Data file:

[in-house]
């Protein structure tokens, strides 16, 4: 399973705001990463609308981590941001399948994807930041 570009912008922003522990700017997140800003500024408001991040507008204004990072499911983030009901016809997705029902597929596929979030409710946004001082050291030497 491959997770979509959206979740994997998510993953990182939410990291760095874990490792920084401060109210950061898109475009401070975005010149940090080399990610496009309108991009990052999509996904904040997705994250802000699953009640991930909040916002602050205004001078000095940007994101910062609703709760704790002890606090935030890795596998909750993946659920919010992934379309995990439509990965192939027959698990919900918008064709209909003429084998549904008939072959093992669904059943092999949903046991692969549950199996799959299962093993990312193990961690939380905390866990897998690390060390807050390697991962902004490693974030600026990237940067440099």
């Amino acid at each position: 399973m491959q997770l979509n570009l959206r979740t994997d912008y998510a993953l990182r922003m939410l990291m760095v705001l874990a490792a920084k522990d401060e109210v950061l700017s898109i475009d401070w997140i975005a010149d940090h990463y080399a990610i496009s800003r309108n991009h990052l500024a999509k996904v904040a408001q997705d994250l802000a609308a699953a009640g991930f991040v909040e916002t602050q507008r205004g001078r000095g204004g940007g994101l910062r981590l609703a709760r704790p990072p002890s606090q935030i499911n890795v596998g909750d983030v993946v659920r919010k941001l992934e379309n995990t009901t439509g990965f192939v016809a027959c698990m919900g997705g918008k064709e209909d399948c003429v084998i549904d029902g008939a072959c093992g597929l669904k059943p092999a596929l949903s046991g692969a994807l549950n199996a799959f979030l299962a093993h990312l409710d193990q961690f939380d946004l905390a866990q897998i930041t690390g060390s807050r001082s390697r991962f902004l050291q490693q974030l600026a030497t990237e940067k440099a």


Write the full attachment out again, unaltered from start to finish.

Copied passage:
[in-house]
């Protein structure tokens, strides 16, 4: 399973705001990463609308981590941001399948994807930041 570009912008922003522990700017997140800003500024408001991040507008204004990072499911983030009901016809997705029902597929596929979030409710946004001082050291030497 491959997770979509959206979740994997998510993953990182939410990291760095874990490792920084401060109210950061898109475009401070975005010149940090080399990610496009309108991009990052999509996904904040997705994250802000699953009640991930909040916002602050205004001078000095940007994101910062609703709760704790002890606090935030890795596998909750993946659920919010992934379309995990439509990965192939027959698990919900918008064709209909003429084998549904008939072959093992669904059943092999949903046991692969549950199996799959299962093993990312193990961690939380905390866990897998690390060390807050390697991962902004490693974030600026990237940067440099």
């Amino acid at each position: 399973m491959q997770l979509n570009l959206r979740t994997d912008y998510a993953l990182r922003m939410l990291m760095v705001l874990a490792a920084k522990d401060e109210v950061l700017s898109i475009d401070w997140i975005a010149d940090h990463y080399a990610i496009s800003r309108n991009h990052l500024a999509k996904v904040a408001q997705d994250l802000a609308a699953a009640g991930f991040v909040e916002t602050q507008r205004g001078r000095g204004g940007g994101l910062r981590l609703a709760r704790p990072p002890s606090q935030i499911n890795v596998g909750d983030v993946v659920r919010k941001l992934e379309n995990t009901t439509g990965f192939v016809a027959c698990m919900g997705g918008k064709e209909d399948c003429v084998i549904d029902g008939a072959c093992g597929l669904k059943p092999a596929l949903s046991g692969a994807l549950n199996a799959f979030l299962a093993h990312l409710d193990q961690f939380d946004l905390a866990q897998i930041t690390g060390s807050r001082s390697r991962f902004l050291q490693q974030l600026a030497t990237e940067k440099a």